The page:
Firefighters will spend today actively trying to get around the edges of the Dunns Road fire, ahead of predicted deteriorating conditions on Saturday.
Rural Fire Service spokesperson Bradley Stewart told Sounds of the Mountains today the calmer and cooler conditions this morning would assist control efforts.
Dense smoke would limit the amount of oxygen the fire received, but would also ground air-crews.
But he noted the weather forecast for Saturday predicted conditions much like Monday-Tuesday, when the fire swept through plantations on a run from Yaven Creek to past Tumbarumba, then back up through Laurel Hill.
“We’re certainly not out of the woods,” Mr Stewart said. “There’s a lot of fire in the landscape.”
He once more urged everyone to be prepared – whether they were within 5km or 50km of the fire.
“They need to have a conversation with community members now, they need to have their home well prepared, have adequate provisions to have resources to defend. If not, they need to consider relocating at the first sign of danger.”
Mr Stewart said there was a risk the Dunns Road blaze could merge with the Green Valley fire that’s burned 104,000 hectares around Jingellic.
He said community meetings at Batlow, and Tumbarumba – where 500 people had attended – provided frank advice.
“If not prepared, the time to leave is now,” he said. “People who choose to stay and defend need to think long and hard about that.
“We may be hard-pressed to get resources in there to help.”
He said people thinking they could defend their home with garden hoses were wrong.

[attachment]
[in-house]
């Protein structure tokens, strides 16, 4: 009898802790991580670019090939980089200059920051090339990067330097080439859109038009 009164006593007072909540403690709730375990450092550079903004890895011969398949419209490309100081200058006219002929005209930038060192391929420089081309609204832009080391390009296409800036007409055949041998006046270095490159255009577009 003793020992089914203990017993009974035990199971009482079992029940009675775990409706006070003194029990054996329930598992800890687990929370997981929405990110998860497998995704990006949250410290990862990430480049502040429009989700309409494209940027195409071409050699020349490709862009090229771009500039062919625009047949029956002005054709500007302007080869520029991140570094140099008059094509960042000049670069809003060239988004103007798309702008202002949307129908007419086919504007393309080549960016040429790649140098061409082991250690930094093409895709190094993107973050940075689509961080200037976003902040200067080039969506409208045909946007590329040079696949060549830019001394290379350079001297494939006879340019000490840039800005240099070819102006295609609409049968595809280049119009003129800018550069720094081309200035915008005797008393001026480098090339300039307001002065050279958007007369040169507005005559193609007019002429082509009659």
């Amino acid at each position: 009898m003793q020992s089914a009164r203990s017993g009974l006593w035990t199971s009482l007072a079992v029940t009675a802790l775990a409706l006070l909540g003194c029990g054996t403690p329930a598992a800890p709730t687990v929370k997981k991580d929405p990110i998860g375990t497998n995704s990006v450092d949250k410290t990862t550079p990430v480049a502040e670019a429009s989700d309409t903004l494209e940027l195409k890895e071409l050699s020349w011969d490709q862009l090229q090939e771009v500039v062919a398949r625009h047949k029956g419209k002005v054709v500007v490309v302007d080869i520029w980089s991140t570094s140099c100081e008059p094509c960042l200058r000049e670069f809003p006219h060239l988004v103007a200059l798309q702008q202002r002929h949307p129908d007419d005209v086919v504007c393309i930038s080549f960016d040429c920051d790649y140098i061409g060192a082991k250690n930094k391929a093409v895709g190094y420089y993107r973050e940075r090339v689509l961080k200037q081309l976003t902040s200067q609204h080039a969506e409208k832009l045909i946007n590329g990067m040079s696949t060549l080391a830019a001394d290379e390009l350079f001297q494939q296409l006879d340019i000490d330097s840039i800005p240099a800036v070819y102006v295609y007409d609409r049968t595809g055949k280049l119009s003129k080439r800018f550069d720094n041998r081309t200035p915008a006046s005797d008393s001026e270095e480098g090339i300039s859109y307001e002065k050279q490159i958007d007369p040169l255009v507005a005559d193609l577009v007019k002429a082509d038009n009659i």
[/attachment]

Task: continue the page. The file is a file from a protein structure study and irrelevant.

“They’re all but a waste of time.”
He felt for the community of Tumbarumba, which had suffered property and stock losses, and been hit by power and communication outages.
“We also asked them to consider relocating.”
Mr Stewart said people needed to be realistic about the help they may receive in the event of an emergency.
“People need to be realistic with expectations,” he said. “We have a limited amount of resources available to us up here. There’s a large number of fires across the state.
“Resources are stretched. If you ring 000, someone will pick up, but there may not be any fire trucks available.”
Mr Stewart noted there had been no reported injuries or loss of life.
As to criticism of the accuracy of information, such as fire maps, Mr Stewart said the technology had its limitations, pointing out it was hard to map the fire, especially with dense smoke.
He also pointed out that the Fires Near Me app had crashed for a time.
A community meeting will be held at Adelong at 12 noon today at the Adelong S and C Club.